Tinnitus is a horrible ringing or whooshing in the ears. Some doctors say that if it doesn’t resolve within a short time (less than 2 years) after sufferers first hear it, they may be stuck with the unwanted sound for the rest of their lives. For some people, the sound is truly debilitating. But researchers in New York and Virginia University have developed a “sonic brain reprogramming treatment” called Ultraquiet therapy that helped most tinnitus patients in a preliminary trial.
During the trial, adults with severe, disabling tinnitus and some hearing loss underwent therapy sessions for four weeks using Ultraquiet. For the treatment, sound vibrations created by high-frequency synthesized music were passed through the mastoid bone behind the ear. Tinnitus improved for about 2 weeks in 8 of 10 patients. The researchers expect improvements to continue as treatments are repeated.
One in 10 people has tinnitus, which can be caused by earwax buildup, aging, a respiratory or ear infection, a tumor, exposure to loud noise, high blood pressure or even tempomandibular joint (TMJ) disorder. Often, the cause is unknown. But according to a new theory, in some cases, the tinnitus sound results from an oversensitive brain.
Said David Baguley, head of audiology at Addenbrookes Hospital:
“A third of people I see have some hearing loss and tinnitus is strongly associated with that. In another third of cases, the tinnitus appears to have started at a time of great stress, bereavement, redundancy, mugging, or some other kind of a big life event. In another third we don’t know.”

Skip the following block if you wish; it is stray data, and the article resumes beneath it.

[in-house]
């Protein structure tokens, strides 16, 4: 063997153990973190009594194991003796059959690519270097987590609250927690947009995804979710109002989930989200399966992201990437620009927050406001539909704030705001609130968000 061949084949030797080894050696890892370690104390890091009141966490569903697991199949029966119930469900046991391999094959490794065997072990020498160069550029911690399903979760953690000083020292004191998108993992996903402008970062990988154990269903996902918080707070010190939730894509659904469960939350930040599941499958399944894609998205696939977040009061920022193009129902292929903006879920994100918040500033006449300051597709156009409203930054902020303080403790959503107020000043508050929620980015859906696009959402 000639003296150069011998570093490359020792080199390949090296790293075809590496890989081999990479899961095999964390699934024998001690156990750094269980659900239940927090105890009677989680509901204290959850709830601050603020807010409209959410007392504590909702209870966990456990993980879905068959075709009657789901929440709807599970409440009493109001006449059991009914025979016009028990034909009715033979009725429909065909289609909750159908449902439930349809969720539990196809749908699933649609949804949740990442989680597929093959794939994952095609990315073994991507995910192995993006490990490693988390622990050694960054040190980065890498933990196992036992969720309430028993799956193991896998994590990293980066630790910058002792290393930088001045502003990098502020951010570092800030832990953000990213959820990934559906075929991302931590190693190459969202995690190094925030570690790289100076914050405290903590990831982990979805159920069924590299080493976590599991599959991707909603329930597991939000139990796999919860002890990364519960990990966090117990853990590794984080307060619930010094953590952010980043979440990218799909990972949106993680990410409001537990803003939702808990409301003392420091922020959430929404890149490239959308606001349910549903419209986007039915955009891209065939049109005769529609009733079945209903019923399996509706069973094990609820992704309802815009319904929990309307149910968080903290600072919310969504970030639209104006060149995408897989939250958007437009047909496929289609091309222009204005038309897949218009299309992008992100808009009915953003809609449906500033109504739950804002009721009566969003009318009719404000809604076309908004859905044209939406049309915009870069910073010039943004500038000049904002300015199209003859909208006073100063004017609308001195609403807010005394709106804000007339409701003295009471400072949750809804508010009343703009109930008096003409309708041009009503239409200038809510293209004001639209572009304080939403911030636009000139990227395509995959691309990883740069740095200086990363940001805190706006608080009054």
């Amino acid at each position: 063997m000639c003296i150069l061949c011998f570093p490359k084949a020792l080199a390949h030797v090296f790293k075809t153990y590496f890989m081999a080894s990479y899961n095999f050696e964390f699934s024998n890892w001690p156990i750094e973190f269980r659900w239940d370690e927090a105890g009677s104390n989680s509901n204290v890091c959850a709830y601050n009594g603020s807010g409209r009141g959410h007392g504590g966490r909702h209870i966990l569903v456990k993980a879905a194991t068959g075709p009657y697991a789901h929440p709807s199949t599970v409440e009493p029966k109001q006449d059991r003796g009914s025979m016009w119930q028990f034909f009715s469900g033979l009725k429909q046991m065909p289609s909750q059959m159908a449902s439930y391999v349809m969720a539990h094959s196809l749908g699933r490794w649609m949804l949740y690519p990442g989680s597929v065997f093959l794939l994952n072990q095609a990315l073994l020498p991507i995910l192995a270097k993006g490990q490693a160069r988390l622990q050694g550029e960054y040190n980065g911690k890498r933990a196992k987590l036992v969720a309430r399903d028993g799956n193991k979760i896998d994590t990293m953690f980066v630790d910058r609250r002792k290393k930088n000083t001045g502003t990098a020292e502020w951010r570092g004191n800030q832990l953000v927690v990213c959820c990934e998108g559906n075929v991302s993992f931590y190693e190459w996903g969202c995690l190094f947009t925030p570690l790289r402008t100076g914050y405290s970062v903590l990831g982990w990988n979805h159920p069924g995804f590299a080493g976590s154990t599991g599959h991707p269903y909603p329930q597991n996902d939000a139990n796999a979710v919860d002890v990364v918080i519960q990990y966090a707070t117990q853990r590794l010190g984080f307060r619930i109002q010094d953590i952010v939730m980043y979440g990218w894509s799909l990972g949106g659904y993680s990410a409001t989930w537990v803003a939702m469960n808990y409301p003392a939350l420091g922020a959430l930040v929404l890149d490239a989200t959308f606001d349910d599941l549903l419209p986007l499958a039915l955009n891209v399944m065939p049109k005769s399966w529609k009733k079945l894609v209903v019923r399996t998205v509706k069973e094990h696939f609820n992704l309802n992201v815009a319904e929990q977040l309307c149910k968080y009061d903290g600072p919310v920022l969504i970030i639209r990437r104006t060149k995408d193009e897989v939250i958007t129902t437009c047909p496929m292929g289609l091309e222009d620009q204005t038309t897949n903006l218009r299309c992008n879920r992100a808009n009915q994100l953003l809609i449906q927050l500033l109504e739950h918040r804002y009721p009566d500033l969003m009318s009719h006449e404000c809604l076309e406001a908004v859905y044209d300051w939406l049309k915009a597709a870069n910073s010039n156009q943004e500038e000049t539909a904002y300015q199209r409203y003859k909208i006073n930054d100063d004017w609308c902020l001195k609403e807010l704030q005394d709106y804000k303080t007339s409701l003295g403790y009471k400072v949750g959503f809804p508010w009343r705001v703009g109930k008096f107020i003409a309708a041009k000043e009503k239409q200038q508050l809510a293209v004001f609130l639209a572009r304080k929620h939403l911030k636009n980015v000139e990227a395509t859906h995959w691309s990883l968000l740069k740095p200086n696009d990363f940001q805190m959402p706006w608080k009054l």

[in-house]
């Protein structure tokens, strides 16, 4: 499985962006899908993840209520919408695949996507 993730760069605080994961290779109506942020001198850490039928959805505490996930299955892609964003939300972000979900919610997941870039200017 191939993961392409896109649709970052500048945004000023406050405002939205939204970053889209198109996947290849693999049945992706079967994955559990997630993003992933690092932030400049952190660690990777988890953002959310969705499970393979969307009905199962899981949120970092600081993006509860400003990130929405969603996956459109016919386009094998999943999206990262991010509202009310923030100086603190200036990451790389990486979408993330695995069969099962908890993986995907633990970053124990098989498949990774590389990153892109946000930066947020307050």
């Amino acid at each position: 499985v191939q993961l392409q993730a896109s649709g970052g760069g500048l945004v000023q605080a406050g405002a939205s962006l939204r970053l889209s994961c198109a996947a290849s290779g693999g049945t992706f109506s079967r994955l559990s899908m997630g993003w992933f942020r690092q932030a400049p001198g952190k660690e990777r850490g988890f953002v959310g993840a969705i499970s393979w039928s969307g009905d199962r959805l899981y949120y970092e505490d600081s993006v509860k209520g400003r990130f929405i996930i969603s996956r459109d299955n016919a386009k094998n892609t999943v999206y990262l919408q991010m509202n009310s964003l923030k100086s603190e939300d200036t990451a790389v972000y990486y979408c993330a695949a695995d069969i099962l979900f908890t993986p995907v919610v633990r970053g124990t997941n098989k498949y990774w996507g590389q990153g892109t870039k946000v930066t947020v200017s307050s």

According to Baguley, stress causes changes in the inner ear that ramp up its sensitivity level. And once the patient first hears the sound of tinnitus, the patient gets even more worried about hearing it and concentrates on the sound, hearing it even more. Therapies have focused on masking tinnitus with noise, but that generally works only while the masking noise is present. While retraining therapy can help, it can take years to work.
Losing the ability to hear very high sounds can trigger tinnitus in some people. Once a person can no longer hear very-high-frequency sounds, nerve cells in the brain switch to respond to only lower-frequency sounds. But the nerve cells also react even when there’s no sound at all, which makes the person start “hearing” the sound of tinnitus.
Ultraquiet therapy reprograms those nerve cells by exposing them to high-frequency vibrations through bone rather than through the ear. The sounds thus bypass the middle ear and go straight to the cochlea to be processed by the brain.
For the therapy, the patient wears a headpiece that holds a tiny aluminum ceramic transducer disc against the mastoid bone behind the ear. A particular “music” is played on a special player through an amplifier and into the headpiece. The disk converts the music into vibrations that travel through the bone, stimulating the nerve cells to “hear” the high-pitched sounds as if they were coming from the ear.
The therapy is expected to go into further trials in the U.K. at the end of the year. The trials can’t happen soon enough, for those who have tinnitus. Let’s hope the therapy isn’t too expensive.
Disclaimer: This article does not provide medical advice. Do not take action based solely on this article and always consult with an appropriate healthcare professional. This article is purely for informational purposes.